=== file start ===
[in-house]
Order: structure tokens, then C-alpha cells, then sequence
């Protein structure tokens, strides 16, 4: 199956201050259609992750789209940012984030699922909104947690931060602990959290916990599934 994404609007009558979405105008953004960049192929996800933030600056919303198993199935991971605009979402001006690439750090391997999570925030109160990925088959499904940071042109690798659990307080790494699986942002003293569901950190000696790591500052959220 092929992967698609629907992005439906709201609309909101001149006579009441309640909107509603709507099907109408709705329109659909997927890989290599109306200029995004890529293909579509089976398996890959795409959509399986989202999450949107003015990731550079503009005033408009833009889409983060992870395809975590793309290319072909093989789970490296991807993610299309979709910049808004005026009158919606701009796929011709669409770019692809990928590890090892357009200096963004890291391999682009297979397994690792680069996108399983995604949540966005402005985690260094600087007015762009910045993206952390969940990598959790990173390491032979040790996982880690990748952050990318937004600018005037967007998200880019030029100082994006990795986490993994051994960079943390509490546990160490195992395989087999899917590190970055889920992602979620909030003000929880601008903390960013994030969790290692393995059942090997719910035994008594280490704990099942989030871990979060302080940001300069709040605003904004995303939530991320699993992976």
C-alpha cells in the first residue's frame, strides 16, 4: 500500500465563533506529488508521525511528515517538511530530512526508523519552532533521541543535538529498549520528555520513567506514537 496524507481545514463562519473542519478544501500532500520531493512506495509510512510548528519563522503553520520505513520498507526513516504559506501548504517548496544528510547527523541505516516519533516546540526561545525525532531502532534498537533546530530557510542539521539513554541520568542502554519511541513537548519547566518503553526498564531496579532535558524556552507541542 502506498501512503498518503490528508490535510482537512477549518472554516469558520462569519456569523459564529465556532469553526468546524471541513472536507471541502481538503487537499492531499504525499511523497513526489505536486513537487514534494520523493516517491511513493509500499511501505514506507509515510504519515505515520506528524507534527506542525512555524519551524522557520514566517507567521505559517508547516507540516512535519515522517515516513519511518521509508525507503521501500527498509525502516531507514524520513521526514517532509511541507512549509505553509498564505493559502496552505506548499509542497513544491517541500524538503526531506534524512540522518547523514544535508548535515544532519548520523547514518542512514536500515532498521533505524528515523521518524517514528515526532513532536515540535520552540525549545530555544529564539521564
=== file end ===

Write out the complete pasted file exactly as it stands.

[in-house]
Order: structure tokens, then C-alpha cells, then sequence
């Protein structure tokens, strides 16, 4: 199956201050259609992750789209940012984030699922909104947690931060602990959290916990599934 994404609007009558979405105008953004960049192929996800933030600056919303198993199935991971605009979402001006690439750090391997999570925030109160990925088959499904940071042109690798659990307080790494699986942002003293569901950190000696790591500052959220 092929992967698609629907992005439906709201609309909101001149006579009441309640909107509603709507099907109408709705329109659909997927890989290599109306200029995004890529293909579509089976398996890959795409959509399986989202999450949107003015990731550079503009005033408009833009889409983060992870395809975590793309290319072909093989789970490296991807993610299309979709910049808004005026009158919606701009796929011709669409770019692809990928590890090892357009200096963004890291391999682009297979397994690792680069996108399983995604949540966005402005985690260094600087007015762009910045993206952390969940990598959790990173390491032979040790996982880690990748952050990318937004600018005037967007998200880019030029100082994006990795986490993994051994960079943390509490546990160490195992395989087999899917590190970055889920992602979620909030003000929880601008903390960013994030969790290692393995059942090997719910035994008594280490704990099942989030871990979060302080940001300069709040605003904004995303939530991320699993992976």
C-alpha cells in the first residue's frame, strides 16, 4: 500500500465563533506529488508521525511528515517538511530530512526508523519552532533521541543535538529498549520528555520513567506514537 496524507481545514463562519473542519478544501500532500520531493512506495509510512510548528519563522503553520520505513520498507526513516504559506501548504517548496544528510547527523541505516516519533516546540526561545525525532531502532534498537533546530530557510542539521539513554541520568542502554519511541513537548519547566518503553526498564531496579532535558524556552507541542 502506498501512503498518503490528508490535510482537512477549518472554516469558520462569519456569523459564529465556532469553526468546524471541513472536507471541502481538503487537499492531499504525499511523497513526489505536486513537487514534494520523493516517491511513493509500499511501505514506507509515510504519515505515520506528524507534527506542525512555524519551524522557520514566517507567521505559517508547516507540516512535519515522517515516513519511518521509508525507503521501500527498509525502516531507514524520513521526514517532509511541507512549509505553509498564505493559502496552505506548499509542497513544491517541500524538503526531506534524512540522518547523514544535508548535515544532519548520523547514518542512514536500515532498521533505524528515523521518524517514528515526532513532536515540535520552540525549545530555544529564539521564